The commentary isn’t concerned about the match as Ross takes jabs at McMahon for putting Pillman’s life in danger.  Mero runs through some of his normal moves, but his heart isn’t in this one and he’s lethargic out there.  It doesn’t help that he’s wrestling the Fake Razor, who moves as slow as molasses.  Perfect and Helmsley interfere and Razor goes over in a puzzling booking decision.  Sure, it’s not a clean victory, but the Fake Razor had hardly beaten anyone at this point and having Mero job to him in any fashion makes him appear weak and undeserving of the Intercontinental title.  Rating:  ½*

-We get another recap of the Pillman-Austin issue.

-The satellite feed is restored to the Pillman home and Pillman is being restrained by his friends.  Austin charges back into the living room and as he is restrained by Pillman’s buddies, Pillman comes after him with a gun and curses and points a gun at him.  All Kelly can do is scream “call the police” because grabbing Pillman or the gun isn’t too important.  That plays us out.

The Final Report Card:  The Pillman-Austin stuff was the focal point of this show and was very controversial for its time period.  After the angle aired, the WWF and Pillman had to apologize for the threatened use of the gun and the cursing that wasn’t edited out.  The WWF was also criticized because people flooded the northern Kentucky 911 lines to report Austin breaking into Pillman’s home.  Some of this still holds up in that it’s not as corny as when HHH invaded Randy Orton’s home a few years back, but they might’ve done better if they sent Jim Ross to do the interview instead of Kelly.  His shrieking like a school girl during the serious parts was very annoying and unmanly.  The wrestling on this show is bad, but if you are interested in the Pillman-Austin stuff you can YouTube it because several people have put the different segments together.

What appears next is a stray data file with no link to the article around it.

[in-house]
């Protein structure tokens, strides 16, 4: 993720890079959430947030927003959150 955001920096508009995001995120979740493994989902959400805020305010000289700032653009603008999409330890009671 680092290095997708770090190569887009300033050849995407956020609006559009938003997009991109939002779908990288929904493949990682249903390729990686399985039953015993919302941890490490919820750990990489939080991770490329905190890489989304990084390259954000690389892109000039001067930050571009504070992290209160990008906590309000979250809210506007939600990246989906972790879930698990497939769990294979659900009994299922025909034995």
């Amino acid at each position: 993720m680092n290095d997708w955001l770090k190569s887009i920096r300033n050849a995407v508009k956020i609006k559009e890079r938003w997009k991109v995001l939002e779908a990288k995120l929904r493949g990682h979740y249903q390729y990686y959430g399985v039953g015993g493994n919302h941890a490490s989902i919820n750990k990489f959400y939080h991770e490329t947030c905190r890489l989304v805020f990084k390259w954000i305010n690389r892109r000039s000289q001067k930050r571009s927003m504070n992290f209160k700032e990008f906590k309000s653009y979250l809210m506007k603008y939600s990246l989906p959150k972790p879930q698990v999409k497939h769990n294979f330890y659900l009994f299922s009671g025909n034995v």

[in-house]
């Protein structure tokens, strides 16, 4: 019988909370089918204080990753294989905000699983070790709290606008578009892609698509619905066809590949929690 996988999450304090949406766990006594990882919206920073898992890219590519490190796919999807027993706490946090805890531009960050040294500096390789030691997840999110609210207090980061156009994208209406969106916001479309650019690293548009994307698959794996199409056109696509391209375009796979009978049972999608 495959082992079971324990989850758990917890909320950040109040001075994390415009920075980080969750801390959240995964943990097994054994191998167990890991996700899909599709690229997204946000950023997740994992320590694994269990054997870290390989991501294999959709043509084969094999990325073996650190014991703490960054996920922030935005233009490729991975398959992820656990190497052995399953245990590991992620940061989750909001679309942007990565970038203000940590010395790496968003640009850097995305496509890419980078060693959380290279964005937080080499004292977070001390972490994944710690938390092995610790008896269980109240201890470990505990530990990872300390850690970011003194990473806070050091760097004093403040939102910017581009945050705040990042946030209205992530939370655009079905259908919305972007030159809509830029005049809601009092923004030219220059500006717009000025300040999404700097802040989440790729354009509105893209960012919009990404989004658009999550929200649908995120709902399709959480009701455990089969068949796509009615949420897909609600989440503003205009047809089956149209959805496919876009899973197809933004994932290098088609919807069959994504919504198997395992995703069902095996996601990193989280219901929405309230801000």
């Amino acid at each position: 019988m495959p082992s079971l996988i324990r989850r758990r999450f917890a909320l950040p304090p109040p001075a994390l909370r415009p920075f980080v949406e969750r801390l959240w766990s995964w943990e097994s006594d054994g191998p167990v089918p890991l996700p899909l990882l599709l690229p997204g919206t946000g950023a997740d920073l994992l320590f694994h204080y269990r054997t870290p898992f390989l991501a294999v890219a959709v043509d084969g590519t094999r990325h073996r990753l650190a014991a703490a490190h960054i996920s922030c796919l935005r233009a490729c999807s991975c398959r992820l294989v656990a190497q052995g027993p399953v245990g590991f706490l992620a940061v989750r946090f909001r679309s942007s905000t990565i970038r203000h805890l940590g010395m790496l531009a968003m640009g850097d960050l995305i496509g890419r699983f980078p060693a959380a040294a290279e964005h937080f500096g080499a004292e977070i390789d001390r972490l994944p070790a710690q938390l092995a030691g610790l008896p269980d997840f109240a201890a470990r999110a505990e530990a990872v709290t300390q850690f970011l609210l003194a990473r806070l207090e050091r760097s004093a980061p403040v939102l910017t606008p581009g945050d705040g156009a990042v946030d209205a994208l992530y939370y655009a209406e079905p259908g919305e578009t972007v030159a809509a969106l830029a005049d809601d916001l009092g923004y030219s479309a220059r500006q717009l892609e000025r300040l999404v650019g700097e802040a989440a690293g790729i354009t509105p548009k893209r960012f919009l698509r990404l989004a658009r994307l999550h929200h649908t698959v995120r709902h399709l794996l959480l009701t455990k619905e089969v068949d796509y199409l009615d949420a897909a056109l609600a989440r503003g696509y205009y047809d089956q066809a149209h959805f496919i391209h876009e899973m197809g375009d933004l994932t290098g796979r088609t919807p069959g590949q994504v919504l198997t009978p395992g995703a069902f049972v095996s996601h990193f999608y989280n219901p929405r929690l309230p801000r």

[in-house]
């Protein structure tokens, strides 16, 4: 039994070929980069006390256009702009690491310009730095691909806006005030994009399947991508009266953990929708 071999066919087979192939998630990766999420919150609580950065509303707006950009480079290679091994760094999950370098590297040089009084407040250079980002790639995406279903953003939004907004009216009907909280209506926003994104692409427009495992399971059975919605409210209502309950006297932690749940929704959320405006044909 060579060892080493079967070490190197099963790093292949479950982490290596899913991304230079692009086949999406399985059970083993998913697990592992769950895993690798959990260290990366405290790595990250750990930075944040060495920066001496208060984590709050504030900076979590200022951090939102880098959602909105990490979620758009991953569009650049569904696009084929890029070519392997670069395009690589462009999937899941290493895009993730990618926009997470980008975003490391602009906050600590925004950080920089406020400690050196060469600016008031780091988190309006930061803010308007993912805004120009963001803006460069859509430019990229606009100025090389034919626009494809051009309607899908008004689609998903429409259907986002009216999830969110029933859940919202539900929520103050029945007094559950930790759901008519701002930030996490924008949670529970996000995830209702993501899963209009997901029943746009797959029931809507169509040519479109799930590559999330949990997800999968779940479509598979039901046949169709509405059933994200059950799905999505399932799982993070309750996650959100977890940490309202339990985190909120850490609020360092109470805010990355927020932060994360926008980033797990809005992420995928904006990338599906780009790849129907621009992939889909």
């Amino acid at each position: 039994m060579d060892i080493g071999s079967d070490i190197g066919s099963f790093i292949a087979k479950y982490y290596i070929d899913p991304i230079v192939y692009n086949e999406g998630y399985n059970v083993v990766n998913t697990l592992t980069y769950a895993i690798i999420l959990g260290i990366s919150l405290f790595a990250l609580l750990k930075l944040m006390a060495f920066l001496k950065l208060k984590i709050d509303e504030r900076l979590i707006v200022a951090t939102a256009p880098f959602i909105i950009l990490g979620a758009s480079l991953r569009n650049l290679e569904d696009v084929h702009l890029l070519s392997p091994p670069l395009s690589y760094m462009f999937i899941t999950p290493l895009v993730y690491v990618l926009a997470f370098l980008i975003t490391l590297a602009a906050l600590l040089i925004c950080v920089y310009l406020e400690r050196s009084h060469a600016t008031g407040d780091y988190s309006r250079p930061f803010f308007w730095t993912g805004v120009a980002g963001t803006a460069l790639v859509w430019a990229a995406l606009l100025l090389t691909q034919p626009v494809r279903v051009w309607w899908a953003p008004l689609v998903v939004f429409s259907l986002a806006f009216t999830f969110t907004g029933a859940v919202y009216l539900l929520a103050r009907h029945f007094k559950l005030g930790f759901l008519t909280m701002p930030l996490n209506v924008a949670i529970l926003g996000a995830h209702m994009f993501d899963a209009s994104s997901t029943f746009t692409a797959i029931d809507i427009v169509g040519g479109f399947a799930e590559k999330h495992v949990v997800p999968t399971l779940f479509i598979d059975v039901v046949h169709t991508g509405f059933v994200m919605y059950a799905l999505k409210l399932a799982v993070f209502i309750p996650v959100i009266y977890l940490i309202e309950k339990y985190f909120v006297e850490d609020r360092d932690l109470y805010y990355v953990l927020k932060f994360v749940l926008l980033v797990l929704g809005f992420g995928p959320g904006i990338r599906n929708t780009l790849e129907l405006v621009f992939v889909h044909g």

Monday Night War Rating:  2.3 (vs. 3.4 for Nitro)

Show Evaluation:  Neutral

Monday Nitro – September 23, 1996

Monday Nitro #54
Date: September 23, 1996
Location: CSU Convocation Center, Cleveland, Ohio
Attendance: 4,308
Commentators: Bobby Heenan, Larry Zbyszko, Tony Schiavone, Eric Bischoff, Mike Tenay

Reviewed by Tommy Hall

As mentioned on the previous show, this is the one where everyone not named Savage is in Japan. Eric, ever the lunkhead, mentioned this last week and the NWO knows about it. Expect a lot of unusual names on this show and a lot of matches that no one would ever want to see. Oh and a lot of the NWO as well I’m sure. Let’s get to it.

Tony holds up an ad that is allegedly in the USA Today, talking about Nitro being taken over by the NWO tonight. Larry talks about parasites.

We get clips of fans tearing up NWO stuff.

Konnan/Kevin Sullivan vs. Brad Armstrong/Juventud Guerrera

The two Mexicans start us off and Konnan takes it to the mat. Juvy is like “screw that in Spanish” and fires off a plancha and slingshot leg to speed things up. And there’s the 187 to stop that quickly. Sullivan won’t tag in so Konnan has to keep fighting. Armstrong comes in and cleans house a bit but there’s a powerbomb. Sullivan finally makes a tag and here are the NWO sign guys. Sullivan gets a pin. That’s literally all he did in the entire match: walk in and get a pin. Pretty much a squash match.